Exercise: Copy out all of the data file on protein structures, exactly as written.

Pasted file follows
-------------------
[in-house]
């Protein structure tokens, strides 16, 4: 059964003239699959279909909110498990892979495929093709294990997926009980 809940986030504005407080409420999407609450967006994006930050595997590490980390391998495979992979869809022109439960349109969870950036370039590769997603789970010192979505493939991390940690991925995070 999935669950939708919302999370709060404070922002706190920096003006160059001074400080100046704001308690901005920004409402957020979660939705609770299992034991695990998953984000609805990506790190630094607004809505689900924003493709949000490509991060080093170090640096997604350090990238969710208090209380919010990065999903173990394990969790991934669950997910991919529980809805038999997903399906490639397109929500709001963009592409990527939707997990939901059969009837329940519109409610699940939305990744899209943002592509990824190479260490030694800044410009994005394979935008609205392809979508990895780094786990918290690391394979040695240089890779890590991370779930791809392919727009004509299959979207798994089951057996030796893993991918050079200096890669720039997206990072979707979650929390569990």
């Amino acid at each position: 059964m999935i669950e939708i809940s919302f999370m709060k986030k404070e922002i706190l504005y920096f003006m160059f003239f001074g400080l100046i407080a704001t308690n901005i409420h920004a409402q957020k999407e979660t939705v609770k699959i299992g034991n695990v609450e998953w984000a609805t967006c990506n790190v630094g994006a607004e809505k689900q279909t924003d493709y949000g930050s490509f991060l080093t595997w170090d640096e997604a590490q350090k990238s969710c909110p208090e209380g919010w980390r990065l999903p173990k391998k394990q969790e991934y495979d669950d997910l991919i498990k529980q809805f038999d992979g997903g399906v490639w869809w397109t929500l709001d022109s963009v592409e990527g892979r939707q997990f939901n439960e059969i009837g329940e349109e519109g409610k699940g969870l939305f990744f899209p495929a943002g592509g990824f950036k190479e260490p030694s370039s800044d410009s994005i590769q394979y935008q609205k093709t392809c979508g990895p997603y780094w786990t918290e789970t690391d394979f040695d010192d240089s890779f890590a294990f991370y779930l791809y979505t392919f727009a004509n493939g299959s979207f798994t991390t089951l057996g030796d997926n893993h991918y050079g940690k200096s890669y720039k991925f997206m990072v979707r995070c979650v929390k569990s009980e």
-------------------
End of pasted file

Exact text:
[in-house]
């Protein structure tokens, strides 16, 4: 059964003239699959279909909110498990892979495929093709294990997926009980 809940986030504005407080409420999407609450967006994006930050595997590490980390391998495979992979869809022109439960349109969870950036370039590769997603789970010192979505493939991390940690991925995070 999935669950939708919302999370709060404070922002706190920096003006160059001074400080100046704001308690901005920004409402957020979660939705609770299992034991695990998953984000609805990506790190630094607004809505689900924003493709949000490509991060080093170090640096997604350090990238969710208090209380919010990065999903173990394990969790991934669950997910991919529980809805038999997903399906490639397109929500709001963009592409990527939707997990939901059969009837329940519109409610699940939305990744899209943002592509990824190479260490030694800044410009994005394979935008609205392809979508990895780094786990918290690391394979040695240089890779890590991370779930791809392919727009004509299959979207798994089951057996030796893993991918050079200096890669720039997206990072979707979650929390569990």
């Amino acid at each position: 059964m999935i669950e939708i809940s919302f999370m709060k986030k404070e922002i706190l504005y920096f003006m160059f003239f001074g400080l100046i407080a704001t308690n901005i409420h920004a409402q957020k999407e979660t939705v609770k699959i299992g034991n695990v609450e998953w984000a609805t967006c990506n790190v630094g994006a607004e809505k689900q279909t924003d493709y949000g930050s490509f991060l080093t595997w170090d640096e997604a590490q350090k990238s969710c909110p208090e209380g919010w980390r990065l999903p173990k391998k394990q969790e991934y495979d669950d997910l991919i498990k529980q809805f038999d992979g997903g399906v490639w869809w397109t929500l709001d022109s963009v592409e990527g892979r939707q997990f939901n439960e059969i009837g329940e349109e519109g409610k699940g969870l939305f990744f899209p495929a943002g592509g990824f950036k190479e260490p030694s370039s800044d410009s994005i590769q394979y935008q609205k093709t392809c979508g990895p997603y780094w786990t918290e789970t690391d394979f040695d010192d240089s890779f890590a294990f991370y779930l791809y979505t392919f727009a004509n493939g299959s979207f798994t991390t089951l057996g030796d997926n893993h991918y050079g940690k200096s890669y720039k991925f997206m990072v979707r995070c979650v929390k569990s009980e």